The Build Environment
What This Guide Covers
This guide explain what packages, tools and settings are available in the Travis CI environment (often referred to as “CI environment”).
Travis CI runs builds in isolated virtual machines that offer a vanilla build environment for every build.
This has the advantage that no state persists between builds, offering a clean slate and making sure that your tests run in an environment built from scratch.
Builds have access to a variety of services for data storage and messaging, and can install anything that’s required for them to run.
Each build runs in one of the following four virtual environments:
- Standard (the default environment)
- Container-based (the newer environment in which
sudocommands are not available)
- OSX for Objective-C projects
- Trusty Beta (a sudo enabled, full VM per build, environment which uses Ubuntu 14.04 Trusty Tahr)
The following table summarizes the differences between the virtual environments:
|Standard||Container-based||OS X||Trusty beta|
|File System||SIMFS, which is case-sensitive and can return directory entities in random order||AUFS||HFS+, which is case-insensitive and returns directory entities alphabetically||ext4|
|Cache available||private only||private & public||private only||private only|
|Operating System||Ubuntu 12.04 LTS Server Edition 64 bit||Ubuntu 12.04 LTS Server Edition 64 bit||OS X Mavericks||Ubuntu 14.04 LTS Server Edition 64 bit|
|Memory||~3 GB||4 GB max||3 GB||7.5 GB|
All Education Pack builds use Container-based infrastructure.
The virtual machines in the Legacy environment running the tests have IPv6 enabled. They do not have any external IPv4 address but are fully able to communicate with any external IPv4 service. The container-based, OSX, and Trusty builds do not currently have IPv6 connectivity.
The IPv6 stack can have some impact on Java services in particular, where one might need to set the flag
java.net.preferIPv4Stack to force the JVM to resort to the IPv4 stack should services show issues of not booting up or not being reachable via the network:
Most services work normally when talking to the local host by either
Environment common to all Precise images
Below you will find a list of the things common to our Precise based images.
For other images, see the list below:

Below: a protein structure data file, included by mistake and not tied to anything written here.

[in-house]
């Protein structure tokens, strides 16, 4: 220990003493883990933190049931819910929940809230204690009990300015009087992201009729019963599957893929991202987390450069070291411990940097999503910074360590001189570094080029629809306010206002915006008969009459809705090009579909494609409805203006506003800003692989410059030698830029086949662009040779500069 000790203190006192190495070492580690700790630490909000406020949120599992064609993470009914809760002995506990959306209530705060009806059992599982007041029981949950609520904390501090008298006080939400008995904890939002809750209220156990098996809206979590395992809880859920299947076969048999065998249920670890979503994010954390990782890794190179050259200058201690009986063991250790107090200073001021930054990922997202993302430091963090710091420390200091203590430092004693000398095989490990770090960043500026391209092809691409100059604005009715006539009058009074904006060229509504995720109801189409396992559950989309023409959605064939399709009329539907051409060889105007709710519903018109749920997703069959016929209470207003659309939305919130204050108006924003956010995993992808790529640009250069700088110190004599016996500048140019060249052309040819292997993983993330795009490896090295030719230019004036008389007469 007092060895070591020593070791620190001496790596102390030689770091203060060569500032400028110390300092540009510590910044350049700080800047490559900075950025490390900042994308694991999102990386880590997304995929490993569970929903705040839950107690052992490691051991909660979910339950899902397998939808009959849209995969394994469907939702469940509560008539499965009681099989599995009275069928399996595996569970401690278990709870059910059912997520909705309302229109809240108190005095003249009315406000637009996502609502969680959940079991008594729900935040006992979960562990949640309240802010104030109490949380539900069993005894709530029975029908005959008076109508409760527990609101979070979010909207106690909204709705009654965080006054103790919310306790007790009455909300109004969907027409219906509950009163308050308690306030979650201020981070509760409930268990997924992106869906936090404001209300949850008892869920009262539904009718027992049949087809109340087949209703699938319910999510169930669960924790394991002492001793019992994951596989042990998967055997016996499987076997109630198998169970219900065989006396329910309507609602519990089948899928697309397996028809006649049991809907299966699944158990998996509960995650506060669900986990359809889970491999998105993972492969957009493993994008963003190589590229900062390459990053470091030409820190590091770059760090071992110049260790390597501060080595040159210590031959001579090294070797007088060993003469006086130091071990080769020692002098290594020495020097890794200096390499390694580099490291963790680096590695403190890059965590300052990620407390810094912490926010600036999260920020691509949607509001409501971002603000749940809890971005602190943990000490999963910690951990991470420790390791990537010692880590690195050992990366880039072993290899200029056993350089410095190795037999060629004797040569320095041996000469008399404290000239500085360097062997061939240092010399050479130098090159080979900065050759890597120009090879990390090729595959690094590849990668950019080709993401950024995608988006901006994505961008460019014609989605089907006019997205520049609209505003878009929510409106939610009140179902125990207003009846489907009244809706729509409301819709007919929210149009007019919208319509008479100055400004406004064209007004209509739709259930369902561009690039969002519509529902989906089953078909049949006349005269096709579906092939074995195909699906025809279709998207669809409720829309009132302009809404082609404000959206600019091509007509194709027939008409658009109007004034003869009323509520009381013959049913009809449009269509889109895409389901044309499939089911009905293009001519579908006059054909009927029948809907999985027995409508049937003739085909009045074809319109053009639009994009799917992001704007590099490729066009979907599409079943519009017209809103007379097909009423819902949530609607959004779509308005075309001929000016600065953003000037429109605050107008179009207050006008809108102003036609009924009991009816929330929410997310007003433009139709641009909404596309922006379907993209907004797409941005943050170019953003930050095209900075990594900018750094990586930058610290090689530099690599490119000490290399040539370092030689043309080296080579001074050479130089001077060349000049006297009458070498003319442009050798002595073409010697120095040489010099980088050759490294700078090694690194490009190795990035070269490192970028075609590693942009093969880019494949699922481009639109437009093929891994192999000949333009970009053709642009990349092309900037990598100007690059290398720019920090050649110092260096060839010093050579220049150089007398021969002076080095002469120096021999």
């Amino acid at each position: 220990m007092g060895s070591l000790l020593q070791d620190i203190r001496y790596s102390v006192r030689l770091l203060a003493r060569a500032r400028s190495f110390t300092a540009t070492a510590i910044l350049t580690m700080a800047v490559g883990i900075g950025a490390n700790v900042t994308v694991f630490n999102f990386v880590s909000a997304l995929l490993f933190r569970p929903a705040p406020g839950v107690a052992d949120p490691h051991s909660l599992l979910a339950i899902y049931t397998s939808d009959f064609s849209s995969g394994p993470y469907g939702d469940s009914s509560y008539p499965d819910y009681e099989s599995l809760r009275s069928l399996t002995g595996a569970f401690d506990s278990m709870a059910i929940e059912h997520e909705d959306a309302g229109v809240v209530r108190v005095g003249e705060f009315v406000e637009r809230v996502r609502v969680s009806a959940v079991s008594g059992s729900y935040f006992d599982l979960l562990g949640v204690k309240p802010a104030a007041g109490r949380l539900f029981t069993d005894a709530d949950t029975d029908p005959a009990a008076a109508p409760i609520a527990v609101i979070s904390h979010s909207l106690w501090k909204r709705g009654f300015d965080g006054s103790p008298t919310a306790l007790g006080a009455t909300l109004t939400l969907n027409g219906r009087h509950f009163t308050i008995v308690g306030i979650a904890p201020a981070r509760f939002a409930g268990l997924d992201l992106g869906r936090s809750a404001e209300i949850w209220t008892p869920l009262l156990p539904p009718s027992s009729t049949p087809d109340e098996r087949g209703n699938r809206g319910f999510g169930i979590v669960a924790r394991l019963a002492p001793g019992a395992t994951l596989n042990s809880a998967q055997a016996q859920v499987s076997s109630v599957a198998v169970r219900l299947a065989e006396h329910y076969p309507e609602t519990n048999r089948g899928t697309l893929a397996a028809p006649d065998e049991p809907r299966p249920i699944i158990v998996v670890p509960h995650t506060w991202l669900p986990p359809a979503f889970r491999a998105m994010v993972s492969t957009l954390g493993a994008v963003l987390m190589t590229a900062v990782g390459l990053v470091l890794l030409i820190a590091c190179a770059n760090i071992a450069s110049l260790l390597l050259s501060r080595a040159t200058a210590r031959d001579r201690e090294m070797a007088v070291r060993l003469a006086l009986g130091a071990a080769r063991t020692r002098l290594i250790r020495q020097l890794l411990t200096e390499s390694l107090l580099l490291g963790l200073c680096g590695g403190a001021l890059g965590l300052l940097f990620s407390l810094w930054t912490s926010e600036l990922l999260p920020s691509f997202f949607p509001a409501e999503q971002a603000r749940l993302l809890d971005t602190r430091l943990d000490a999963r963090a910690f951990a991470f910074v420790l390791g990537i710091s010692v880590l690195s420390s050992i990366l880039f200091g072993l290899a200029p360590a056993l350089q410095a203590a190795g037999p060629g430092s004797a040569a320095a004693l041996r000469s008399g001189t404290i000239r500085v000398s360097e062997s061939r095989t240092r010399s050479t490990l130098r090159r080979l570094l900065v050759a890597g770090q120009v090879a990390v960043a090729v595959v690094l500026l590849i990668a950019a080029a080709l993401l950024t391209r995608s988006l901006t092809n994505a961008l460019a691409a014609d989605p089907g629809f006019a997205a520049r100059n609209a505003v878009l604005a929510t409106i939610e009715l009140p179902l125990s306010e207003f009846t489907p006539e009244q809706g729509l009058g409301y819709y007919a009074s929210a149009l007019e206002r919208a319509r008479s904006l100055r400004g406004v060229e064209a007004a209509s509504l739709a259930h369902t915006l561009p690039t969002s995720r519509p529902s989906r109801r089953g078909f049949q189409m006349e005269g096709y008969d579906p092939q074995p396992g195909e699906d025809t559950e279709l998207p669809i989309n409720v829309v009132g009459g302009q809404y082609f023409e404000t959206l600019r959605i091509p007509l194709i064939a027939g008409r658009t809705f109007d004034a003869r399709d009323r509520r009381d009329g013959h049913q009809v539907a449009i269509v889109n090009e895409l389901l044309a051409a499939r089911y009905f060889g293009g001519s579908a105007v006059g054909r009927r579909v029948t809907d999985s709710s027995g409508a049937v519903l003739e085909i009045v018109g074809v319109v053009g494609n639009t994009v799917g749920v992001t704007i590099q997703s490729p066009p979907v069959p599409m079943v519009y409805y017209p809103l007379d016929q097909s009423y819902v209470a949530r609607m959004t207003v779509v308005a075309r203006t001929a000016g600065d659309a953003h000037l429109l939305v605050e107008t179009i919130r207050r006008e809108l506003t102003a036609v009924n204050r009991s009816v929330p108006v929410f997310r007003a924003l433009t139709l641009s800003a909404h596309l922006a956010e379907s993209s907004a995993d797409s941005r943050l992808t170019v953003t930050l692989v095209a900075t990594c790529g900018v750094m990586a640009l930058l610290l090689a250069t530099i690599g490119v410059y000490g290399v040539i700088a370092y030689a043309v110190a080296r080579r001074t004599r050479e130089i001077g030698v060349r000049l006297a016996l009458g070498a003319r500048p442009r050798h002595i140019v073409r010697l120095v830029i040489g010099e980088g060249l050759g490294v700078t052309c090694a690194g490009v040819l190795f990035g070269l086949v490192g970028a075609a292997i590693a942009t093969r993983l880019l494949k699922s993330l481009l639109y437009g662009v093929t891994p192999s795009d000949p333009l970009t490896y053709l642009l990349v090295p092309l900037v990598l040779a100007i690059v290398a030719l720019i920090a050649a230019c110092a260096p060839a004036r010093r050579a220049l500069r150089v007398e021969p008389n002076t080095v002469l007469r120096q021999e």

All VM images have the following pre-installed
- A Git 1.8 release from the git-core PPA
- Mercurial (official Ubuntu packages)
- Subversion (official Ubuntu packages)
Compilers & Build toolchain
GCC, Clang, make, autotools, cmake, scons.
curl, wget, OpenSSL, rsync
Go compiler/build tools.
Every worker has at least one version of
- Go compiler/build tool
to accommodate projects that may need one of those runtimes during the build.
Language-specific workers have multiple runtimes for their respective language (for example, Ruby workers have about 10 Ruby versions/implementations).
- Apache Cassandra
- Neo4J Community Edition
All virtual environments have recent version of Firefox installed, currently 31.0 for Linux environments and 25.0 for OSX.
If you need a specific version of Firefox, use the Firefox addon to install
it during the
before_install stage of the build.
For example, to install version 17.0, add the following to your
addons: firefox: "17.0"
Please note that the addon only works in 64-bit Linux environments.
Headless Browser Testing Tools
There is a list of default environment variables available in each build environment.
apt is configured to not require confirmation (assume -y switch by default) using both
DEBIAN_FRONTEND env variable and apt configuration file. This means
apt-get install -qq can be used without the -y flag.
The user executing the build (
$USER) belongs to one primary group derived from that user.
If your project needs extra memberships to run the build, follow these steps: